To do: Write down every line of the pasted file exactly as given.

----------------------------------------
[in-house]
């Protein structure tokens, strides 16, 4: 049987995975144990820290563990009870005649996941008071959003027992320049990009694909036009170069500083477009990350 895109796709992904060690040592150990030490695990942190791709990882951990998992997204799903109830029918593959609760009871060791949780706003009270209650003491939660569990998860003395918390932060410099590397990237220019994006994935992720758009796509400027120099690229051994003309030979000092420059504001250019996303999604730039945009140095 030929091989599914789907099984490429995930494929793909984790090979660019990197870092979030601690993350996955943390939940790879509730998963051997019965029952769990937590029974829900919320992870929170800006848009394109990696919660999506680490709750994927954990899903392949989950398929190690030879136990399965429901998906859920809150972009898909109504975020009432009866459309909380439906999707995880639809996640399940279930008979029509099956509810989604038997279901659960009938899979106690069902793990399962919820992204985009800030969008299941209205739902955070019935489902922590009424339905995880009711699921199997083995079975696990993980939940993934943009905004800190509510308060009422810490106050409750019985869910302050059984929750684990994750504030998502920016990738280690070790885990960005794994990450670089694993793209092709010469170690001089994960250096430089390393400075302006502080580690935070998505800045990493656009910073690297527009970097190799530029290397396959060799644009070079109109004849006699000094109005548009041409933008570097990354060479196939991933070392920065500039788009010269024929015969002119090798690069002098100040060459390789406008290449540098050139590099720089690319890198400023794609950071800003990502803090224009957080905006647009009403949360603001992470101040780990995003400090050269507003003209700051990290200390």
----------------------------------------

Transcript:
[in-house]
């Protein structure tokens, strides 16, 4: 049987995975144990820290563990009870005649996941008071959003027992320049990009694909036009170069500083477009990350 895109796709992904060690040592150990030490695990942190791709990882951990998992997204799903109830029918593959609760009871060791949780706003009270209650003491939660569990998860003395918390932060410099590397990237220019994006994935992720758009796509400027120099690229051994003309030979000092420059504001250019996303999604730039945009140095 030929091989599914789907099984490429995930494929793909984790090979660019990197870092979030601690993350996955943390939940790879509730998963051997019965029952769990937590029974829900919320992870929170800006848009394109990696919660999506680490709750994927954990899903392949989950398929190690030879136990399965429901998906859920809150972009898909109504975020009432009866459309909380439906999707995880639809996640399940279930008979029509099956509810989604038997279901659960009938899979106690069902793990399962919820992204985009800030969008299941209205739902955070019935489902922590009424339905995880009711699921199997083995079975696990993980939940993934943009905004800190509510308060009422810490106050409750019985869910302050059984929750684990994750504030998502920016990738280690070790885990960005794994990450670089694993793209092709010469170690001089994960250096430089390393400075302006502080580690935070998505800045990493656009910073690297527009970097190799530029290397396959060799644009070079109109004849006699000094109005548009041409933008570097990354060479196939991933070392920065500039788009010269024929015969002119090798690069002098100040060459390789406008290449540098050139590099720089690319890198400023794609950071800003990502803090224009957080905006647009009403949360603001992470101040780990995003400090050269507003003209700051990290200390």